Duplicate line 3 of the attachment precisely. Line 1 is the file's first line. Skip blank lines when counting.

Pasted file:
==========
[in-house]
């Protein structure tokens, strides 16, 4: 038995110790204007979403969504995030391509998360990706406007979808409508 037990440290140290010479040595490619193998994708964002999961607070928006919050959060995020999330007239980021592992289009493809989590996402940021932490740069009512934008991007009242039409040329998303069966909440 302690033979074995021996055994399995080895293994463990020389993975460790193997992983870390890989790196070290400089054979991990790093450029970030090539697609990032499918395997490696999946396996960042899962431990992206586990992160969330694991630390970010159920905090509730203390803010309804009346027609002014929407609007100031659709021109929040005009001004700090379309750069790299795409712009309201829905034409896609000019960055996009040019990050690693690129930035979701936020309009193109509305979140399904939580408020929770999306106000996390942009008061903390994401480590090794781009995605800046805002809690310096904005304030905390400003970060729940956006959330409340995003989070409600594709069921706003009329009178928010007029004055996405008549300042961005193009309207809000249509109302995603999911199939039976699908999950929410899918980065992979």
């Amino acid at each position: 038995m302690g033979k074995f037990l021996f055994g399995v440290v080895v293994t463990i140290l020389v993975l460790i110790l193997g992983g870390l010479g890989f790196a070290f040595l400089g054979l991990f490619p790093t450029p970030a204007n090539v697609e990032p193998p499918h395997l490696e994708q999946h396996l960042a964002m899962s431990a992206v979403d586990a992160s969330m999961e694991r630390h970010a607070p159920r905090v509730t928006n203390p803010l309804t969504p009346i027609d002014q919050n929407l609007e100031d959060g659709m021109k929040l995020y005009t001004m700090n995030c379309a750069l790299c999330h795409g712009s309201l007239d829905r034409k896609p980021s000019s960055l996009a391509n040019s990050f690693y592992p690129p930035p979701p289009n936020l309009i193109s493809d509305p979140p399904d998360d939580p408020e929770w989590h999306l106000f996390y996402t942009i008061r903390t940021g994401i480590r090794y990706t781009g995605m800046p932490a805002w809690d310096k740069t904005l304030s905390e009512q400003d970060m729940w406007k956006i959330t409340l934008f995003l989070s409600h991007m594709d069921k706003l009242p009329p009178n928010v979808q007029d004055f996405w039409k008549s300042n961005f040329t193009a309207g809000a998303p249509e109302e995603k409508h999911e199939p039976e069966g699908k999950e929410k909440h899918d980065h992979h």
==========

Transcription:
């Amino acid at each position: 038995m302690g033979k074995f037990l021996f055994g399995v440290v080895v293994t463990i140290l020389v993975l460790i110790l193997g992983g870390l010479g890989f790196a070290f040595l400089g054979l991990f490619p790093t450029p970030a204007n090539v697609e990032p193998p499918h395997l490696e994708q999946h396996l960042a964002m899962s431990a992206v979403d586990a992160s969330m999961e694991r630390h970010a607070p159920r905090v509730t928006n203390p803010l309804t969504p009346i027609d002014q919050n929407l609007e100031d959060g659709m021109k929040l995020y005009t001004m700090n995030c379309a750069l790299c999330h795409g712009s309201l007239d829905r034409k896609p980021s000019s960055l996009a391509n040019s990050f690693y592992p690129p930035p979701p289009n936020l309009i193109s493809d509305p979140p399904d998360d939580p408020e929770w989590h999306l106000f996390y996402t942009i008061r903390t940021g994401i480590r090794y990706t781009g995605m800046p932490a805002w809690d310096k740069t904005l304030s905390e009512q400003d970060m729940w406007k956006i959330t409340l934008f995003l989070s409600h991007m594709d069921k706003l009242p009329p009178n928010v979808q007029d004055f996405w039409k008549s300042n961005f040329t193009a309207g809000a998303p249509e109302e995603k409508h999911e199939p039976e069966g699908k999950e929410k909440h899918d980065h992979h």